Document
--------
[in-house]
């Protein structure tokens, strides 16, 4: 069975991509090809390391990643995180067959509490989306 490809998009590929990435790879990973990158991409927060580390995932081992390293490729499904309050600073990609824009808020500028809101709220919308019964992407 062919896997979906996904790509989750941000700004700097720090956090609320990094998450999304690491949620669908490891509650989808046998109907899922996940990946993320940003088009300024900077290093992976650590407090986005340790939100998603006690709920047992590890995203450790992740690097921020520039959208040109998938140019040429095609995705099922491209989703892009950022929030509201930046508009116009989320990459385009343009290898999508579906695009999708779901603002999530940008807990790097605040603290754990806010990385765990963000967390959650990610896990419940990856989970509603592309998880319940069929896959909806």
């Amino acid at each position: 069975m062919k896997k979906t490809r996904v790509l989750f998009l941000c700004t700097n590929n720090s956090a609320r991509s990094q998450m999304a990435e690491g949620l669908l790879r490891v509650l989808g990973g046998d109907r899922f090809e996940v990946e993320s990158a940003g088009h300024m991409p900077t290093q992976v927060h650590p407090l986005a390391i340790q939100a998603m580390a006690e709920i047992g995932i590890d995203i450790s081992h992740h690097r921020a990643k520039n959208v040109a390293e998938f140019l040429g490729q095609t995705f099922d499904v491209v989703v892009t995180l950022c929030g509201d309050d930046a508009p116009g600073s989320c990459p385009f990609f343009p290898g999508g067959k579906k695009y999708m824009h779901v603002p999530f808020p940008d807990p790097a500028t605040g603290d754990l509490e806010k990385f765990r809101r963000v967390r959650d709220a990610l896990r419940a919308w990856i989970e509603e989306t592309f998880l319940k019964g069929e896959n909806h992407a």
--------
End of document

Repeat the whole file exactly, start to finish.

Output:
[in-house]
């Protein structure tokens, strides 16, 4: 069975991509090809390391990643995180067959509490989306 490809998009590929990435790879990973990158991409927060580390995932081992390293490729499904309050600073990609824009808020500028809101709220919308019964992407 062919896997979906996904790509989750941000700004700097720090956090609320990094998450999304690491949620669908490891509650989808046998109907899922996940990946993320940003088009300024900077290093992976650590407090986005340790939100998603006690709920047992590890995203450790992740690097921020520039959208040109998938140019040429095609995705099922491209989703892009950022929030509201930046508009116009989320990459385009343009290898999508579906695009999708779901603002999530940008807990790097605040603290754990806010990385765990963000967390959650990610896990419940990856989970509603592309998880319940069929896959909806």
């Amino acid at each position: 069975m062919k896997k979906t490809r996904v790509l989750f998009l941000c700004t700097n590929n720090s956090a609320r991509s990094q998450m999304a990435e690491g949620l669908l790879r490891v509650l989808g990973g046998d109907r899922f090809e996940v990946e993320s990158a940003g088009h300024m991409p900077t290093q992976v927060h650590p407090l986005a390391i340790q939100a998603m580390a006690e709920i047992g995932i590890d995203i450790s081992h992740h690097r921020a990643k520039n959208v040109a390293e998938f140019l040429g490729q095609t995705f099922d499904v491209v989703v892009t995180l950022c929030g509201d309050d930046a508009p116009g600073s989320c990459p385009f990609f343009p290898g999508g067959k579906k695009y999708m824009h779901v603002p999530f808020p940008d807990p790097a500028t605040g603290d754990l509490e806010k990385f765990r809101r963000v967390r959650d709220a990610l896990r419940a919308w990856i989970e509603e989306t592309f998880l319940k019964g069929e896959n909806h992407a």